Der Kellermeister

 

 

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Dorfmund ascended the narrow dungeon stairway, carrying a rough wooden tray that barely cleared the walls. If the curve of the passage had been any sharper, he thought the tray would have become wedged fast. The straight black spear of a cat’s tail bobbed up the stairs in front of him. It was remarkably similar to being escorted by an actual castle guard. The confident feline certainly seemed to expect to be obeyed, even more than most of the guards themselves. The young servant chuckled to himself when he thought of just how much most people in the castle stood to learn from its resident cat.

The cat itself was Dorfmund’s favorite aspect of his life as a castle servant. Everyone around, from the nobles, to the staff, down to himself, all performed their duties from day to day quite predictably. The cat was the only inhabitant of the fortress who could go where he pleased, and do what he liked, when he liked. At times, it almost seemed that the black tomcat was both respected and feared by more residents than even the nobles themselves. To Dorfmund’s eye, at least, the nobles didn’t always respect each other, yet they never tried to presume a higher station than the resident mouse-catcher. They, too, were guilty of giving in to the feline demands for a warm lap, a long scratch behind the ears, or a pilfered morsel of food from a plate. Odd, it felt to him, that the nobles he watched struggle so carefully to convince other nobles to do things, so easily gave in to the cat’s every whim.

What was now a fairly large black male cat had been only a kitten the first time that Dorfmund had ever been down into the dungeon. He remembered seeing the guards who sat at the bottom of the stair entertaining the tiny young thing by pulling a piece of string erratically around their small square tabletop. As a boy, he had laughed aloud at the antics of the kitten and the way it amused the guards, and so had drawn undue attention from one of them – the gruff one, the one who actually volunteered for dungeon duty (or so the servants whispered to each other when no guards were near). He had looked over at Dorfmund with his gaunt, stern face, and said nothing, just scowled. Then, quickly, he simply winked, and returned to the feline game. That was the first time that Dorfmund had ever imagined that just perhaps – some people weren’t only what they seemed to be on the outside.

It had now been several years since he’d started delivering meals to those unlucky souls who were “visiting the castle inn,” which was how the head cook referred to the criminals locked in the dungeon. He’d grown to prefer this leg of his daily rounds, even more than the very rare occasions when he was allowed to bring a meal to a lord or an honored guest. At first, he’d been warned that the jailed miscreants may try to abuse him, and when possible lash out at him, someone they resented simply for being allowed to roam free. He had also been told stories of how the crafty ones might tell him fibs, trying to convince him that they weren’t bad people, just misunderstood, so they might take advantage of that trust and trick him into giving them something they weren’t allowed to have. A kitchen knife, for example, would not be used for cutting food, as they would claim, but would serve as a digging tool, or even a weapon to hurt a guard who came too near the bars. As he kept returning with their food, however, they proved themselves to be too smart to bite the hand that feeds, as it were, and Dorfmund even learned some unexpected bits of wisdom from the prisoners. Life in the dungeon was fairly restricted, but it was not truly isolated from the rest of the castle. Secrets and rumors still floated down the narrow stairway as regularly as the lunches he brought.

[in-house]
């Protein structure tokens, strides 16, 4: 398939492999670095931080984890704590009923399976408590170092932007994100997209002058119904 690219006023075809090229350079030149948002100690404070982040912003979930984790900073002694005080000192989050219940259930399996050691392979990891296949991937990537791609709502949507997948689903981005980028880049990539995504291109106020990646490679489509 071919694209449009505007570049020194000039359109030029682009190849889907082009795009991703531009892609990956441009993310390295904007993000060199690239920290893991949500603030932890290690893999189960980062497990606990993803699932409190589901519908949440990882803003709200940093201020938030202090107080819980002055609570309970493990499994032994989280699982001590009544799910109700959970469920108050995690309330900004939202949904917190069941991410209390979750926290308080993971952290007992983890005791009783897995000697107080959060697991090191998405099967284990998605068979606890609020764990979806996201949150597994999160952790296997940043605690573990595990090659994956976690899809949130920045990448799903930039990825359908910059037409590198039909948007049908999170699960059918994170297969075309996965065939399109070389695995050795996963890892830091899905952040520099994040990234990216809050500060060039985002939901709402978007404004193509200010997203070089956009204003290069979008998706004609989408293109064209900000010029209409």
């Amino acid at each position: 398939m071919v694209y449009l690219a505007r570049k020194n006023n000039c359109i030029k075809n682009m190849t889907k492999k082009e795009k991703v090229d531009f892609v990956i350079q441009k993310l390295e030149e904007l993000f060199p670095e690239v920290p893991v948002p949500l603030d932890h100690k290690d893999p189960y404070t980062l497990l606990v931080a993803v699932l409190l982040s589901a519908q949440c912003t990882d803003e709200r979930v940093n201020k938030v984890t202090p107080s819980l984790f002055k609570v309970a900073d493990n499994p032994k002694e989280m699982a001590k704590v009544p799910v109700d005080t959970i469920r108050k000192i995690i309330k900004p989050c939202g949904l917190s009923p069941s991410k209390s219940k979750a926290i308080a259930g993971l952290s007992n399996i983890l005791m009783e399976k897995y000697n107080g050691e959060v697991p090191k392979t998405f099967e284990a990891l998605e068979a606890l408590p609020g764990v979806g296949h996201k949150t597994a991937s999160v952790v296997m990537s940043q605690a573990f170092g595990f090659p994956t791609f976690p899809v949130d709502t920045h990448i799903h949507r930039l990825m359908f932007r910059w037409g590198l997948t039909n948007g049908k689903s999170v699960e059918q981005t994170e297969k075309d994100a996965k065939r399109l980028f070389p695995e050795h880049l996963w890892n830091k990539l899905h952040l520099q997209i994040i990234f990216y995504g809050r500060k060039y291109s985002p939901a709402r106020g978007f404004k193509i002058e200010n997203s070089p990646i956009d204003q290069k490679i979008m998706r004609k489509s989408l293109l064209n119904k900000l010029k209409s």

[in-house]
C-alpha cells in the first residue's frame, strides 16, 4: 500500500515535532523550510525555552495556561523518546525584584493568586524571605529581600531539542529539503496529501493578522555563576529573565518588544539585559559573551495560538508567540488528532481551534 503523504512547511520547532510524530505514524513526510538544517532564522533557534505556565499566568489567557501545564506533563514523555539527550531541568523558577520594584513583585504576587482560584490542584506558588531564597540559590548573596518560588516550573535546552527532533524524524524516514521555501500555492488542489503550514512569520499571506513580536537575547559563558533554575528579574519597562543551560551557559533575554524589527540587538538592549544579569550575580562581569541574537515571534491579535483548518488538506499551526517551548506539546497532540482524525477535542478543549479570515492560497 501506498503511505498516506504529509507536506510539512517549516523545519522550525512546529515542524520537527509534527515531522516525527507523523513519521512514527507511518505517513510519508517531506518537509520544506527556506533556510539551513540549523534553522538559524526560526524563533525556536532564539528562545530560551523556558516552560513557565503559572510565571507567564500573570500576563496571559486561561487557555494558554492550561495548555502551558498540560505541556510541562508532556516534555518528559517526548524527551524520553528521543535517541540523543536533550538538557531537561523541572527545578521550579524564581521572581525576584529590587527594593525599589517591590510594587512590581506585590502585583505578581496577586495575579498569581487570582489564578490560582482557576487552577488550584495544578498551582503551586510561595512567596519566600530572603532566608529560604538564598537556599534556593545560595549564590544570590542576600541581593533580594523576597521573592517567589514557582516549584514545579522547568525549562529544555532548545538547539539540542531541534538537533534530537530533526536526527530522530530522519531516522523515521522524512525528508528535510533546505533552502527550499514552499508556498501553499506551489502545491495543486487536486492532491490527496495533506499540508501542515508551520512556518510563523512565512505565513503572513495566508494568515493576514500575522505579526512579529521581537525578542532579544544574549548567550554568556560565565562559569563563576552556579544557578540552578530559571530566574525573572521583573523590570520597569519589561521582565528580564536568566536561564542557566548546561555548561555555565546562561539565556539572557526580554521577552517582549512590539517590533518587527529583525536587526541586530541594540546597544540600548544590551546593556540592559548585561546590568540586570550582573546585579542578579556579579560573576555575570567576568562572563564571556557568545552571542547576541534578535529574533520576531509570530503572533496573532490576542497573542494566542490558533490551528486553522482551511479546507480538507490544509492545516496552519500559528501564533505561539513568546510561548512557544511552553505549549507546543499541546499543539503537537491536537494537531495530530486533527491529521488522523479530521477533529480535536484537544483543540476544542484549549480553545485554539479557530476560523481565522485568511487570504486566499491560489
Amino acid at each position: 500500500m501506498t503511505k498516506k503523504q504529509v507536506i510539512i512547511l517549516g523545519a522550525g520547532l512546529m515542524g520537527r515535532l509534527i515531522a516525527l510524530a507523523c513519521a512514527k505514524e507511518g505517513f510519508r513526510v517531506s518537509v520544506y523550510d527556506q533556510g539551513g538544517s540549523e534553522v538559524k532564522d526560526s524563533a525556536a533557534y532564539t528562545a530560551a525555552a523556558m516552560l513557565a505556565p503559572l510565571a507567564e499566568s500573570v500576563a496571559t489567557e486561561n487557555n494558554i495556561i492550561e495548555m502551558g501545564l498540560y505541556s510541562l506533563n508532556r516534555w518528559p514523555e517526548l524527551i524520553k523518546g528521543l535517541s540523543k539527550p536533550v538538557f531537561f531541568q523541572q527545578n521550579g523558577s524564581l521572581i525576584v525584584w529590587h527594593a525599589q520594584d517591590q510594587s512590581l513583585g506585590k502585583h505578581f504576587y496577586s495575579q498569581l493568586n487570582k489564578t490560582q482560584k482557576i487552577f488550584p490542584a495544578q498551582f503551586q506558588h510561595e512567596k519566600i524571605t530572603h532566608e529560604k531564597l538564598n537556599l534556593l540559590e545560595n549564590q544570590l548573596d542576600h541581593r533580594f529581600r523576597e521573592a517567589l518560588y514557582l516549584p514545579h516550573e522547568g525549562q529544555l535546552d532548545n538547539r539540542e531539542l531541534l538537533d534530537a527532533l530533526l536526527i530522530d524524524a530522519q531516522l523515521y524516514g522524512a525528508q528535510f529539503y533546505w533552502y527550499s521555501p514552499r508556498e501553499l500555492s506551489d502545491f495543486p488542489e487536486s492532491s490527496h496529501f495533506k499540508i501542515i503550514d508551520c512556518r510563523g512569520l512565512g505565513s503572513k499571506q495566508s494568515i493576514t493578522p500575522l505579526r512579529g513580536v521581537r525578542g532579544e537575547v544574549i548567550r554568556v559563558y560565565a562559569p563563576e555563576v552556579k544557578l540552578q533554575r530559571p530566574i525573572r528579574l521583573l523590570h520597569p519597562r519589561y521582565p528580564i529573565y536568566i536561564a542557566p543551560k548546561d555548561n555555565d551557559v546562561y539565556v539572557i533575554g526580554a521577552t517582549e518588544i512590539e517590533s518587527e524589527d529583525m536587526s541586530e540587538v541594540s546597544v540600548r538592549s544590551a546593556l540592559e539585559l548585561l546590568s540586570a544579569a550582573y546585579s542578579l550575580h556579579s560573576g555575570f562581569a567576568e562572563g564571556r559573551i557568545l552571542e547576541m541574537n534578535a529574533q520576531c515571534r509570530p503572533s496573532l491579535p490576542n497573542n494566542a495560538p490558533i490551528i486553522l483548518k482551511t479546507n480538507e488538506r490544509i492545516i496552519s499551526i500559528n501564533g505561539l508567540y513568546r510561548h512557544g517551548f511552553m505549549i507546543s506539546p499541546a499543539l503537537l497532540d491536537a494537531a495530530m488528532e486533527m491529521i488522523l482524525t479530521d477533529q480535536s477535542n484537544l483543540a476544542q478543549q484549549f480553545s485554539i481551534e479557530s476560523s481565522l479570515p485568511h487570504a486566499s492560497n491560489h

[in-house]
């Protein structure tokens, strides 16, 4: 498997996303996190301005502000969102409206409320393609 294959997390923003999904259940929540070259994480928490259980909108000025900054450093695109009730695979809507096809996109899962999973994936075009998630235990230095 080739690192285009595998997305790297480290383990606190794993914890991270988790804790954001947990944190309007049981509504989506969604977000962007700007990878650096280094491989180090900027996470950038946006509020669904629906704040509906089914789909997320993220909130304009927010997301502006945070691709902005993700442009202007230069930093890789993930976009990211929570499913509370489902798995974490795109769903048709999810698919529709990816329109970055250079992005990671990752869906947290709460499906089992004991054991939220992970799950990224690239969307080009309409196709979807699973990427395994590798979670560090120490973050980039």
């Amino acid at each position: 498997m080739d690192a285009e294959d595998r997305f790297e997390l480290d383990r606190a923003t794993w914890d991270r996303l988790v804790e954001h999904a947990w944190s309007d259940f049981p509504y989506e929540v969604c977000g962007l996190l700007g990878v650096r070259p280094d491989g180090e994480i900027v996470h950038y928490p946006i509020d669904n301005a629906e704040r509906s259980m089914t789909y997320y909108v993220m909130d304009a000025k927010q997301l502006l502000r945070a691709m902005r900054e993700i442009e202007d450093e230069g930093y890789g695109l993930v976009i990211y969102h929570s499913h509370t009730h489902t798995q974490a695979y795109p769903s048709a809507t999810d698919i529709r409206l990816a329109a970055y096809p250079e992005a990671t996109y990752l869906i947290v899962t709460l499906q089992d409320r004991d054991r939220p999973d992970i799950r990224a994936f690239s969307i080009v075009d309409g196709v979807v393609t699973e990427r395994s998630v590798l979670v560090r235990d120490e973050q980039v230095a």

Perhaps because he listened politely, even to these men who had fallen so low, he was privy to many exchanges that even the guards did not easily hear. Some prisoners actually spoke to Dorfmund, though he was sure that this attention was due more to curiosity than to some sense of esteem. Regardless, he did not mind a chance to learn about a people that never failed to surprise him with uncharacteristic intelligence, despite simplicity or lack of respect for the law. His only complaint about the inmates was that they loved to ask why he was still the one to bring them meals, as smart as he was. They would proclaim that he should have been selected as some noble’s pageboy long ago, though he knew they were mostly just flattering him, trying to catch him off his guard.